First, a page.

C Jens Schönegge outside Kochmeisterei Hohenems © Angela Lamprecht / Vorarlberg Tourismus
Before he knew it, he was in Kleinwalsertal. “At first, I had no interest in cooking,” recalls Schönegge, who grew up in Halle an der Saale (Saxony-Anhalt, Germany). His best friend had already moved to Mittelberg, 600 kilometres south of his home, so he simply upped sticks and followed him. Besides the skills he learned during his training in a restaurant with two Gault&Millau toques, the now 29-year-old primarily learned how important efficient, respectful communication is in the kitchen – and the benefits of thinking outside the box. This curiosity continues to drive him today. He is an ambassador for Austrian cuisine, travelling to destinations from Belgium to Malaysia with the ‘Young Chefs Club’, which is affiliated with the World Association of Chefs Societies. Food brings peoples together.
His career, spanning several top restaurants and hotels throughout Vorarlberg, is nothing less than impressive. In the team competition, he took home an Olympic silver medal with the Austrian junior national team, even though he is opposed to the concept of competition. That was one of the reasons why he set up his own business in 2016. He runs Kochmeisterei in Hohenems, which only opens on reservation, with his business partner Mike P. Pansi. The two also host cooking courses for up to five participants there.
Creative dishes from the food truck
The most obvious evidence of this cooperation is the food truck the two use to provide on-site catering services for 80 to 100 people. They want to get away from the classic catering concept and cook fresh on-site. The food truck does not have fixed dishes: the chefs offer each client a tailored menu – or the ‘sexiest street food’. ’Chef-on-call’ Schönegge is rarely short of a few provocative words. Vorarlberg’s first pop-up restaurant – with food good enough to earn a Gault&Millau toque. Of course, the prices are not what you would pay at a classic chip shop, but the strong demand proves they made the right choice.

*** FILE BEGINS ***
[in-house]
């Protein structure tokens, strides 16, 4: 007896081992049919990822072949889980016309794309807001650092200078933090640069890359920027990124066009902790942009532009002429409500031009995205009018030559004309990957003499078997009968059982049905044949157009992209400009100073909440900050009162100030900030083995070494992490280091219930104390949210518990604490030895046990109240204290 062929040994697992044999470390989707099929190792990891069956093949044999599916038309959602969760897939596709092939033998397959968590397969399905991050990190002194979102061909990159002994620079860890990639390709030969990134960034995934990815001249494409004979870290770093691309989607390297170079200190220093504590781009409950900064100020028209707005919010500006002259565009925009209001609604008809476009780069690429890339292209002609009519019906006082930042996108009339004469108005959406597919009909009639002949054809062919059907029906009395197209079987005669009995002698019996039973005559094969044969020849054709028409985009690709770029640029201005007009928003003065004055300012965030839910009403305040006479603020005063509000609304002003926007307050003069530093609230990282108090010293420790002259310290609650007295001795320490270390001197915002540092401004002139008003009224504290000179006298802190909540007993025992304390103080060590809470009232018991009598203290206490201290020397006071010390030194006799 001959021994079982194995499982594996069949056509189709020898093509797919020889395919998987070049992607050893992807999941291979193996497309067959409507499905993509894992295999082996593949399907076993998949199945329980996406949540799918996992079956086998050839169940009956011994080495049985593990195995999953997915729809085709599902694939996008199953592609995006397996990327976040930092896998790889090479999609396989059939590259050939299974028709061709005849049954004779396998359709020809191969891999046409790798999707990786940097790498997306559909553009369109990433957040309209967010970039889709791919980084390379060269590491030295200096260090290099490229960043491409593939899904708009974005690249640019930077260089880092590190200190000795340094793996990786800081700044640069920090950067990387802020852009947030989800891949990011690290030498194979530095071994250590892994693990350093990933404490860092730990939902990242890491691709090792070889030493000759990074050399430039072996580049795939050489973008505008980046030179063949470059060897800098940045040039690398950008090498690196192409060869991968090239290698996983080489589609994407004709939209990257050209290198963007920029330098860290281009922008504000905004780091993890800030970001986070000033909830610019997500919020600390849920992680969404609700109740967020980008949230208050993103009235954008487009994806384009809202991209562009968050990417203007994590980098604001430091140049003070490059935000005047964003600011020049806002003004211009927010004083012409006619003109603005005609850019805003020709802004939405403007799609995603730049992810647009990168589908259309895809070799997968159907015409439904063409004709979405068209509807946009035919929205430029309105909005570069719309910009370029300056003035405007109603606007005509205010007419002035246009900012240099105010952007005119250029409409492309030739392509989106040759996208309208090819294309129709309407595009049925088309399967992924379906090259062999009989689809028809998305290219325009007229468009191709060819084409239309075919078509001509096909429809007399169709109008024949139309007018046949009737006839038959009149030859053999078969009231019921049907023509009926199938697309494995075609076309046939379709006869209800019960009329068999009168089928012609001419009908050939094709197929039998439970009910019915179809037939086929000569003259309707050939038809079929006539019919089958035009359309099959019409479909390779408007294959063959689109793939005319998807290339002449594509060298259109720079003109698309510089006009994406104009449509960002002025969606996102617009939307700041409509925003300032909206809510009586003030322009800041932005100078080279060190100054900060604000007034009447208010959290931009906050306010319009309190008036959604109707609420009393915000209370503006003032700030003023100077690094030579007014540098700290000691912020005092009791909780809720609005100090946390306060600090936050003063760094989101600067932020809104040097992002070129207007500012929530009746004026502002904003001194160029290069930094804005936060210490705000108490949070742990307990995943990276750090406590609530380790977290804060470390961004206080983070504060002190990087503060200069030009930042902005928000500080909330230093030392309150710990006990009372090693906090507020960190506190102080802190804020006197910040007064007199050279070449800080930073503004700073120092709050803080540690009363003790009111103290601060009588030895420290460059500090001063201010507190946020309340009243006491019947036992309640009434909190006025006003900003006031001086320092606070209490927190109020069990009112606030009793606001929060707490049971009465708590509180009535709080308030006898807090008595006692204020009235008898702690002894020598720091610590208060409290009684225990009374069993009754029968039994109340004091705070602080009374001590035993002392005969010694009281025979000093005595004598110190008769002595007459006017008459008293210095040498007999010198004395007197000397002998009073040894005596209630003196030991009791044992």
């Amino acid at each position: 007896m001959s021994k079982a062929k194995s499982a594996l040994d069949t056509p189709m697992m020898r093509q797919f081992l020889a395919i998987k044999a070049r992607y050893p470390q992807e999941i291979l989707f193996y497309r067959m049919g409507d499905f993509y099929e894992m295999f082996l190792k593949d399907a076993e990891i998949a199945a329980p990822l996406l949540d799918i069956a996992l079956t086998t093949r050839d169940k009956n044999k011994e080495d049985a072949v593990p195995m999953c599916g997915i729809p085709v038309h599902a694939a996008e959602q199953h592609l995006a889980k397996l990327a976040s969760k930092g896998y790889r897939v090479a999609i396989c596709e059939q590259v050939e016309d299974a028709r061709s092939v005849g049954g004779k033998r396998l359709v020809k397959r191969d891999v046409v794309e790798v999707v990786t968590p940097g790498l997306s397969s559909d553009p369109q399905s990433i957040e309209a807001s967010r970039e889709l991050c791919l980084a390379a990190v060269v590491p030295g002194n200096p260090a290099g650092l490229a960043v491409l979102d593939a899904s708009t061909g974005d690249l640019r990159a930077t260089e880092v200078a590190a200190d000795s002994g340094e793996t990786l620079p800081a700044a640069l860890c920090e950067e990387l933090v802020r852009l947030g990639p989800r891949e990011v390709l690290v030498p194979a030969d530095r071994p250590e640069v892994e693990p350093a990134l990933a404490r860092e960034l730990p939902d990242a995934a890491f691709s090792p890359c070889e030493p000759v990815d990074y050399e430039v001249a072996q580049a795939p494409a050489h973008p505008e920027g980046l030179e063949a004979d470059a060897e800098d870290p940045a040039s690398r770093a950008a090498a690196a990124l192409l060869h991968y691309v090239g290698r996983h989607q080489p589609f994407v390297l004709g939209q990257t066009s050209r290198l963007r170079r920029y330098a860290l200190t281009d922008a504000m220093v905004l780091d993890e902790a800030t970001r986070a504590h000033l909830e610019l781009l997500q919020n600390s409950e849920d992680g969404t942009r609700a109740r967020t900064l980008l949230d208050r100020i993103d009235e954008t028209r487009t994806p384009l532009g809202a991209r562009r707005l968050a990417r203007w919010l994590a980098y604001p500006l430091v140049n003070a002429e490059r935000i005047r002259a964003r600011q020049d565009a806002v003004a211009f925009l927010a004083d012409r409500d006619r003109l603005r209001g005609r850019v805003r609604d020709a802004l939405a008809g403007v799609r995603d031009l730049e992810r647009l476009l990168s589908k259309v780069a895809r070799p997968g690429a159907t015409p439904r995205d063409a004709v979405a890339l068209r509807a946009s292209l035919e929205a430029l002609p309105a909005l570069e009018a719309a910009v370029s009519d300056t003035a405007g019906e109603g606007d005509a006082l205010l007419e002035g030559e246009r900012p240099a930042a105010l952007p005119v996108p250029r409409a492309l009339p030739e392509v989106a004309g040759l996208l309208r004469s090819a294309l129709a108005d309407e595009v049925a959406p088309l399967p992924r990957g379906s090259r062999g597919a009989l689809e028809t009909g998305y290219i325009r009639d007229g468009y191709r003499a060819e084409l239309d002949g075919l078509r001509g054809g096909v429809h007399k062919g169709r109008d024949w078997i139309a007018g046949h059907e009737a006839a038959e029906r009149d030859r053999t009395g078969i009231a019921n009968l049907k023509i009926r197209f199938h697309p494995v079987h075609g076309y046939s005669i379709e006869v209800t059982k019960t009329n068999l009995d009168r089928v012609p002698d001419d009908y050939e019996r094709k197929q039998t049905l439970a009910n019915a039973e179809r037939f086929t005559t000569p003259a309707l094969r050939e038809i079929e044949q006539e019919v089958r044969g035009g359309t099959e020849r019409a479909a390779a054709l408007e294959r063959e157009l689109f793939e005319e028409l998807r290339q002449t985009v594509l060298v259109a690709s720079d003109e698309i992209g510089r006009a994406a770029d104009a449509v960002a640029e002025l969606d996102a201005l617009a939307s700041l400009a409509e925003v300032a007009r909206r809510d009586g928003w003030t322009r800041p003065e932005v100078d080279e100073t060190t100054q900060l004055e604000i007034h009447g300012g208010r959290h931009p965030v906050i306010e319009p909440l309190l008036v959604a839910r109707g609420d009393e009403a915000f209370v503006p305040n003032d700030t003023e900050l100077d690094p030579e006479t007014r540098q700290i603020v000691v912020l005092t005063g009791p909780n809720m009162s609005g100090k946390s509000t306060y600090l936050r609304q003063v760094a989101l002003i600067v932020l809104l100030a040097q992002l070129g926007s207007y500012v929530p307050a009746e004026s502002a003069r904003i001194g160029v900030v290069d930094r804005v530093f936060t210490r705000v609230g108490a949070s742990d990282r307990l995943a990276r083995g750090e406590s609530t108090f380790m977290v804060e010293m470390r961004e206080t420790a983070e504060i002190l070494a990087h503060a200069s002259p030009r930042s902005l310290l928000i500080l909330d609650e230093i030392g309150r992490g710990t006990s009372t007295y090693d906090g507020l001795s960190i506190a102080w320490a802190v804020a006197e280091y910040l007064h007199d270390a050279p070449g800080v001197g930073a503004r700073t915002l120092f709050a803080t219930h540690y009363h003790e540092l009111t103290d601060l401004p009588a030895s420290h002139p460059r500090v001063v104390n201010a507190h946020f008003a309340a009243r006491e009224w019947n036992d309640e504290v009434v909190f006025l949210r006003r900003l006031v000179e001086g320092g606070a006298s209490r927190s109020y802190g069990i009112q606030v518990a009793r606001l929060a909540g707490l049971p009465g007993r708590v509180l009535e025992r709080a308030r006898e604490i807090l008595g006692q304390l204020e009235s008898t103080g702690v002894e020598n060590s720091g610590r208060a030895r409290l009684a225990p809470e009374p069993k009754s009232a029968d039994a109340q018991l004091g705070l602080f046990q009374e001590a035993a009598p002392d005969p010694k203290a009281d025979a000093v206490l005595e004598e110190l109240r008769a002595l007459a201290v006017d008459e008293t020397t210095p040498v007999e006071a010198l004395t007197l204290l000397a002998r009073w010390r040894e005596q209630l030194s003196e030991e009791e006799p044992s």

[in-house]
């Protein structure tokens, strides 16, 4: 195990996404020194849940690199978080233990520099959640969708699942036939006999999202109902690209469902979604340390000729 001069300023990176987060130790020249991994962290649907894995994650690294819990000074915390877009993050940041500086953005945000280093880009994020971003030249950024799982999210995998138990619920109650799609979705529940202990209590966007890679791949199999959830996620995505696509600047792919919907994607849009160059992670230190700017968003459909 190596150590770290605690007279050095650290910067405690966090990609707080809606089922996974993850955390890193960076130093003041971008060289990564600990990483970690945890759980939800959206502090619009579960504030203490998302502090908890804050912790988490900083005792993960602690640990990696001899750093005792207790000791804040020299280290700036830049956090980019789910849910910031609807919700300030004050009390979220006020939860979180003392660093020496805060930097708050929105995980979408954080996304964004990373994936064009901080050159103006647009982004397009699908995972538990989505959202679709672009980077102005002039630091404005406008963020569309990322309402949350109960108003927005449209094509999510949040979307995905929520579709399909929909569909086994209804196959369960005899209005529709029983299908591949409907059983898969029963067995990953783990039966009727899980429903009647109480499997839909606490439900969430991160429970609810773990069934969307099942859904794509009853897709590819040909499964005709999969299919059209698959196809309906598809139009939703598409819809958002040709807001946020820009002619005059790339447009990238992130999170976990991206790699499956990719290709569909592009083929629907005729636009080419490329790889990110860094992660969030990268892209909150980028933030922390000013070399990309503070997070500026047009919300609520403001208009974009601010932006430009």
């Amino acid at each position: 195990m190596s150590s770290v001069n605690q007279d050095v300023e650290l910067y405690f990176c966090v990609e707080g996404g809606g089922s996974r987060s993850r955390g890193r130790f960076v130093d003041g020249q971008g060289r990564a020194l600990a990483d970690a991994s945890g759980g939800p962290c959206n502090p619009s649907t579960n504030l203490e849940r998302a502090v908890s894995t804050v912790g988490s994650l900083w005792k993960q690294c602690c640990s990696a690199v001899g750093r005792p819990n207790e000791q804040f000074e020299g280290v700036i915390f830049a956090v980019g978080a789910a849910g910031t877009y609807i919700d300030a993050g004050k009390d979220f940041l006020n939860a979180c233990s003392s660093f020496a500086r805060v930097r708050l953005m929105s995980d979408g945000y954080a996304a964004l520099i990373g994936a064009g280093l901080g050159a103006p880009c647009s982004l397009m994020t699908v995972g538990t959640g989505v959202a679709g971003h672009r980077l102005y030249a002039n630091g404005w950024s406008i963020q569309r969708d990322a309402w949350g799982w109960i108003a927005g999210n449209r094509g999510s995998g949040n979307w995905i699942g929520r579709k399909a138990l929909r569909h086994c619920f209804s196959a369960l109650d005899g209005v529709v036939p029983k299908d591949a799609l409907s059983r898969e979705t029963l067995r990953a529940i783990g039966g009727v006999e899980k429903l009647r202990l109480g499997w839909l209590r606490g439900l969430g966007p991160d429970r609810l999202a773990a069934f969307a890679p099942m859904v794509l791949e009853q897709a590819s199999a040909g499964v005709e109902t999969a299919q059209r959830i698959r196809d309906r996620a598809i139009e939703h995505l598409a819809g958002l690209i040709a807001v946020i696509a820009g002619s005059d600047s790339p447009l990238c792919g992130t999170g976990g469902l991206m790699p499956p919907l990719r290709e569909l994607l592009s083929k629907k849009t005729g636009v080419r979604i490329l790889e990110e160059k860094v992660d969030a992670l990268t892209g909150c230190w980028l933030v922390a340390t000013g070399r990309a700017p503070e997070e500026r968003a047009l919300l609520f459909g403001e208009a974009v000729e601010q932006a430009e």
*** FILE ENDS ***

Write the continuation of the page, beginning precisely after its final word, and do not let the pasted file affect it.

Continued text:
Schönegge believes it is important to understand contexts, to build an awareness of the big picture. He thinks trainee chefs should buy a calf with their class and follow the breeding process until it goes to slaughter. That would teach them the necessary respect for animals, and enable them to pass it on to their guests – showing them how much work and time it takes to put the perfect Schnitzel on a plate. Another aim of his is to stop restaurateurs undervaluing their work, as many currently do.
Besides his own activities, he is always thinking about the culinary industry as a whole, and wonders how he can bring the profession’s ‘sexy back’. His answer is his characteristic ‘Alpine Culinary’ style. He uses top quality regional and seasonal produce consistently. He always aims to do as much as possible himself. His father-in-law is a hunter, ensuring a regular supply of meat. He makes his own beer and gin, for example. And speaking of meat: his concept also includes offering more (70 percent to be specific) vegetarian products. “We want to educate our guests,” he says.
For him, besides proactive international networking, being innovative means making constant improvements, and never standing still. “Standing still is taking a step backwards,” says Schönegge. He really appreciates Vorarlberg as a location, explaining that it is the perfect place to live and the perfect place to source ingredients.
He believes it is easy to grow as a restaurateur, but “difficult to stay small and remain true to oneself.” It certainly looks like Jens Schönegge is happy to take on that challenge.